Thai Beef Salad (from No 22)
1/3 cup lime juice
1 tablespoon fish sauce
2 teaspoons grated palm sugar or soft brown sugar
1 garlic clove, crushed
1 tablespoon finely chopped coriander
1 stem lemongrass (white part only) finely chopped
2 small red chillies, finely sliced (remove seeds if you want milder)
2 x 200g beef eye fillet steaks
150g mixed salad leaves
½ red onion, sliced into fine wedges
½ cup coriander leaves
1/3 cup torn mint leaves
250g cherry tomatoes, halved
1 Lebanese cucumber, halved and thinly sliced
Mix lime juice, fish sauce, palm sugar, garlic, chopped coriander, lemongrass and chilli until the sugar has dissolved.
Preheat barbie chargrill plate to medium-high direct heat and cook the steaks for 4 minutes each side or until medium. Let cool then slice thinly across the grain.
Put the salad leaves, onion, coriander, mint, tomatoes and cucumber in a large bowl, add the beef and dressing. Toss together and serve immediately.
Banana Cake with Passionfruit Icing (from No 23)
125g butter, softened
¾ cup firmly packed brown sugar
1½ cups self-raising flour
½ teaspoon bicarbonate of soda
1 teaspoon mixed spice
1 cup mashed banana (preferably over-ripe)
½ cup sour cream
¼ cup milk
Preheat oven to moderate 180°C. Grease 15cm x 25cm loaf pan, lining base with baking paper.
Beat butter and sugar in a small mixing bowl with electric beater until light and fluffy. Beat in eggs, one at a time, until combined. Transfer mixture to a large bowl, using a wooden spoon and stir in sifted dry ingredients, banana, sour cream and milk. Spread mixture into prepared pan.
Bake cake in moderate oven for about 50 minutes. Stand cake in pan for 5 minutes before turning out onto wire rack to cool. Spread with passionfruit icing.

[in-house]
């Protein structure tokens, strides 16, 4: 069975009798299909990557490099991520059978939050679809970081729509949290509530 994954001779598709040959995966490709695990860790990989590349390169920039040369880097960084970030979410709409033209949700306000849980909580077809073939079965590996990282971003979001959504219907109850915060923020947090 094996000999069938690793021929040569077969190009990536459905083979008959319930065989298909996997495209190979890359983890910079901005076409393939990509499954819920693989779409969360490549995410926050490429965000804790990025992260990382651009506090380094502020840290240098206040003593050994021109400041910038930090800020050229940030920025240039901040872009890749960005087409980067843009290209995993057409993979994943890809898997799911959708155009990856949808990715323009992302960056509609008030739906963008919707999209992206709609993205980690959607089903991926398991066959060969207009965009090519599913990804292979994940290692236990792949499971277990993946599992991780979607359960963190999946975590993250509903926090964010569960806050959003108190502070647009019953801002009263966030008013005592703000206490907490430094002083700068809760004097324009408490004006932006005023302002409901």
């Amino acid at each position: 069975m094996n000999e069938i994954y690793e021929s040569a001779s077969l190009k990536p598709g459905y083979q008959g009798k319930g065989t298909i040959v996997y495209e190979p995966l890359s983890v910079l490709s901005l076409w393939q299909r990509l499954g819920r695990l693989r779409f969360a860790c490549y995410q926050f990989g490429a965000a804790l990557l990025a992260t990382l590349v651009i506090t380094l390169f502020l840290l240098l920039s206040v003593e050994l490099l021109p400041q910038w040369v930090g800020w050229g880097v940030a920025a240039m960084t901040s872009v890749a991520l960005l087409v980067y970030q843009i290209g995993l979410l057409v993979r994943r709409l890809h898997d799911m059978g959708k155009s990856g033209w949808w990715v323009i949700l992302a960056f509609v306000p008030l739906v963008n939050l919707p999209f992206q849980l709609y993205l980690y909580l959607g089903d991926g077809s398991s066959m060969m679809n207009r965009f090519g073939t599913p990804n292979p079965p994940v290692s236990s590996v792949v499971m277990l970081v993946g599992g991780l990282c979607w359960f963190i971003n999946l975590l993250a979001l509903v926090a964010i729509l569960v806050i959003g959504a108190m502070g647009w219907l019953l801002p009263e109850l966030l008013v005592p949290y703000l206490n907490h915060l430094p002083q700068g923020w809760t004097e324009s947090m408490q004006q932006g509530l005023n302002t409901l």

1½ cups icing sugar mixture (a mix of icing sugar and cornflour)
1 teaspoon soft butter
2 tablespoons passionfruit pulp (approx)
Place icing sugar in a small heatproof bowl, stir in butter and enough pulp to make a firm paste. Stir over hot water until icing is of spreading consistency, taking care not to overheat. Use immediately.
Chinese Beef and Asparagus with Oyster Sauce (from No 17)
500g lean beef fillet, thinly sliced across the grain
1 tablespoon light soy sauce
½ teaspoon sesame oil
1 tablespoon Chinese rice wine
2½ tablespoons vegetable oil
200g fresh, thin asparagus cut into thirds on the diagonal
3 cloves garlic, crushed
2 teaspoons julienned fresh ginger (fine slice)
¼ cup chicken stock
2–3 tablespoons oyster sauce
Place beef in a glass or plastic bowl with soy sauce, sesame oil and two teaspoons of Chinese cooking wine. Cover and marinate for at least 15 minutes.
Heat a wok over high heat, add 1 tablespoon vegetable oil and swirl to coat the wok. Add asparagus and stir fry for 1-2 minutes. Remove from wok.
Add another tablespoon of oil and add the beef in two batches, stir frying for 20 minutes or until cooked. Remove from wok.
Add remaining oil to wok, add garlic and ginger and stir fry for 1 minute or until fragrant. Pour the stock, oyster sauce and remaining cooking wine into wok, bring to boil and boil rapidly for 1–2 minutes or until sauce is slightly reduced. Return beef and asparagus to the wok and stir fry for a further minute or until heated through and coated with the sauce.
Serve immediately with Jasmine rice.
Waldorf Salad with a Twist (from No 34)
4 Granny Smith apples, thinly sliced
1 stalk celery, thinly sliced
1 cup walnuts, chopped
2 cups watercress sprigs
Blue Cheese dressing
¼ cup whole-egg mayonnaise
2 teaspoons lemon juice
2 tablespoons water
Sea salt & cracked black pepper
100g soft blue cheese, chopped
To make the blue cheese dressing, place the mayonnaise, lemon juice, water, salt, pepper and blue cheese in the bowl of a small food processor and process until smooth.
Arrange the apple, celery, walnuts and watercress on serving plates and spoon over the dressing to serve.
Oysters with Lemon & Vodka Granita (from No 34)
½ cup caster sugar
2½ cups water
½ cup lemon juice
⅓ cup vodka
Lemon wedges, to serve
Place the sugar, water, lemon juice and vodka in a saucepan over low heat and stir until the sugar is dissolved. Pour the granite mixture into a shallow 20cm x 30cm metal pan and place in the freezer for 1 hour. Remove the granita from the freezer and use a fork to take the top off and freeze for a further hour. Repeat every hour for 3-4 hours or until set.
Grate the granita with a fork to produce snow, and fill tiny shot glasses.
Serve with the oysters and lemon wedges.